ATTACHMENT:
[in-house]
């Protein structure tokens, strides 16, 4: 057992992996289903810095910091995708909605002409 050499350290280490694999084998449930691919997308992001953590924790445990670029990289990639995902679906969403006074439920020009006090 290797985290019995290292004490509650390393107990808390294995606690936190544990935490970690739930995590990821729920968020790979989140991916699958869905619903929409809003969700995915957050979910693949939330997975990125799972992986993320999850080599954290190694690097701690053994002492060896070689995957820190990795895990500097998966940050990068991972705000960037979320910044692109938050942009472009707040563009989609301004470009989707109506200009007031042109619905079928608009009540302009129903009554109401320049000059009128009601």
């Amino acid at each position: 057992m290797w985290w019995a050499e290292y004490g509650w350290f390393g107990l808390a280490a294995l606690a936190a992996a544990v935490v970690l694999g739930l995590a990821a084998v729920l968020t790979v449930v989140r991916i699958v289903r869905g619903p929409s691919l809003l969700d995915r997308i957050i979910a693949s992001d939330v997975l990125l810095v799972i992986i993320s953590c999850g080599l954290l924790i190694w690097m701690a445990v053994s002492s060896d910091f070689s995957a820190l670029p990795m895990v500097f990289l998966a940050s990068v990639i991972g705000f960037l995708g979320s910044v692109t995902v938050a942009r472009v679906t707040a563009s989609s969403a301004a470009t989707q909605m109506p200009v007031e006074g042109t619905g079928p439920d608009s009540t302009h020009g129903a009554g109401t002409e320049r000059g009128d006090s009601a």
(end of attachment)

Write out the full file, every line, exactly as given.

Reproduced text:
[in-house]
């Protein structure tokens, strides 16, 4: 057992992996289903810095910091995708909605002409 050499350290280490694999084998449930691919997308992001953590924790445990670029990289990639995902679906969403006074439920020009006090 290797985290019995290292004490509650390393107990808390294995606690936190544990935490970690739930995590990821729920968020790979989140991916699958869905619903929409809003969700995915957050979910693949939330997975990125799972992986993320999850080599954290190694690097701690053994002492060896070689995957820190990795895990500097998966940050990068991972705000960037979320910044692109938050942009472009707040563009989609301004470009989707109506200009007031042109619905079928608009009540302009129903009554109401320049000059009128009601």
């Amino acid at each position: 057992m290797w985290w019995a050499e290292y004490g509650w350290f390393g107990l808390a280490a294995l606690a936190a992996a544990v935490v970690l694999g739930l995590a990821a084998v729920l968020t790979v449930v989140r991916i699958v289903r869905g619903p929409s691919l809003l969700d995915r997308i957050i979910a693949s992001d939330v997975l990125l810095v799972i992986i993320s953590c999850g080599l954290l924790i190694w690097m701690a445990v053994s002492s060896d910091f070689s995957a820190l670029p990795m895990v500097f990289l998966a940050s990068v990639i991972g705000f960037l995708g979320s910044v692109t995902v938050a942009r472009v679906t707040a563009s989609s969403a301004a470009t989707q909605m109506p200009v007031e006074g042109t619905g079928p439920d608009s009540t302009h020009g129903a009554g109401t002409e320049r000059g009128d006090s009601a």